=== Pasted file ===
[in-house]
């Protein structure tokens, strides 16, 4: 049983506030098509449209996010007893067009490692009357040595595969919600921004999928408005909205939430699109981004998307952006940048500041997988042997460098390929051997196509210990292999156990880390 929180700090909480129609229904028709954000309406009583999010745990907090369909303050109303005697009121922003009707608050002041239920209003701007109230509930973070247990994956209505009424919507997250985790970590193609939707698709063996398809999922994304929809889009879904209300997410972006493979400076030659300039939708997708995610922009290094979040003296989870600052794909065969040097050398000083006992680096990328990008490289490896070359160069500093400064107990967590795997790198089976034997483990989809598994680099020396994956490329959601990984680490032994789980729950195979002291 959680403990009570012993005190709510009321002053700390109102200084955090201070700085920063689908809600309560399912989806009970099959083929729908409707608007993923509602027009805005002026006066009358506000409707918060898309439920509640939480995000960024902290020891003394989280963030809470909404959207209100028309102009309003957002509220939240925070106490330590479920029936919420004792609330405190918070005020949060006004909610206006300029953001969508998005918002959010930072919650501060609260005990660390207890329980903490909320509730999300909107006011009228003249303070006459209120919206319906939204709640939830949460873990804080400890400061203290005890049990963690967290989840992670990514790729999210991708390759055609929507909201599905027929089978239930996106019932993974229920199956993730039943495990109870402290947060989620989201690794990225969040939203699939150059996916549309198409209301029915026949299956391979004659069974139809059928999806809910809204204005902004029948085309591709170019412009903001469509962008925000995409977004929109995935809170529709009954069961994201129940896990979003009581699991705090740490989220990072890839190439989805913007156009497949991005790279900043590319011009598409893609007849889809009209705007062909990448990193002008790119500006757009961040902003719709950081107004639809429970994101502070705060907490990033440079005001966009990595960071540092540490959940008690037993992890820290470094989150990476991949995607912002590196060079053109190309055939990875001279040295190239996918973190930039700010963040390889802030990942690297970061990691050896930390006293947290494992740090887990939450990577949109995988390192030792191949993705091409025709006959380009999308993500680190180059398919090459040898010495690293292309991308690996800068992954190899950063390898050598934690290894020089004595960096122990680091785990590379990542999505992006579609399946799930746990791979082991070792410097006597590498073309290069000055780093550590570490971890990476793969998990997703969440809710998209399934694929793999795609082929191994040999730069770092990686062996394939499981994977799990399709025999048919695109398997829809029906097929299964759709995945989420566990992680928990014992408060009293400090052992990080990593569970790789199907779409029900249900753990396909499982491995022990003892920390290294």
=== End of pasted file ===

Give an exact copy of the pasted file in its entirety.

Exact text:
[in-house]
């Protein structure tokens, strides 16, 4: 049983506030098509449209996010007893067009490692009357040595595969919600921004999928408005909205939430699109981004998307952006940048500041997988042997460098390929051997196509210990292999156990880390 929180700090909480129609229904028709954000309406009583999010745990907090369909303050109303005697009121922003009707608050002041239920209003701007109230509930973070247990994956209505009424919507997250985790970590193609939707698709063996398809999922994304929809889009879904209300997410972006493979400076030659300039939708997708995610922009290094979040003296989870600052794909065969040097050398000083006992680096990328990008490289490896070359160069500093400064107990967590795997790198089976034997483990989809598994680099020396994956490329959601990984680490032994789980729950195979002291 959680403990009570012993005190709510009321002053700390109102200084955090201070700085920063689908809600309560399912989806009970099959083929729908409707608007993923509602027009805005002026006066009358506000409707918060898309439920509640939480995000960024902290020891003394989280963030809470909404959207209100028309102009309003957002509220939240925070106490330590479920029936919420004792609330405190918070005020949060006004909610206006300029953001969508998005918002959010930072919650501060609260005990660390207890329980903490909320509730999300909107006011009228003249303070006459209120919206319906939204709640939830949460873990804080400890400061203290005890049990963690967290989840992670990514790729999210991708390759055609929507909201599905027929089978239930996106019932993974229920199956993730039943495990109870402290947060989620989201690794990225969040939203699939150059996916549309198409209301029915026949299956391979004659069974139809059928999806809910809204204005902004029948085309591709170019412009903001469509962008925000995409977004929109995935809170529709009954069961994201129940896990979003009581699991705090740490989220990072890839190439989805913007156009497949991005790279900043590319011009598409893609007849889809009209705007062909990448990193002008790119500006757009961040902003719709950081107004639809429970994101502070705060907490990033440079005001966009990595960071540092540490959940008690037993992890820290470094989150990476991949995607912002590196060079053109190309055939990875001279040295190239996918973190930039700010963040390889802030990942690297970061990691050896930390006293947290494992740090887990939450990577949109995988390192030792191949993705091409025709006959380009999308993500680190180059398919090459040898010495690293292309991308690996800068992954190899950063390898050598934690290894020089004595960096122990680091785990590379990542999505992006579609399946799930746990791979082991070792410097006597590498073309290069000055780093550590570490971890990476793969998990997703969440809710998209399934694929793999795609082929191994040999730069770092990686062996394939499981994977799990399709025999048919695109398997829809029906097929299964759709995945989420566990992680928990014992408060009293400090052992990080990593569970790789199907779409029900249900753990396909499982491995022990003892920390290294």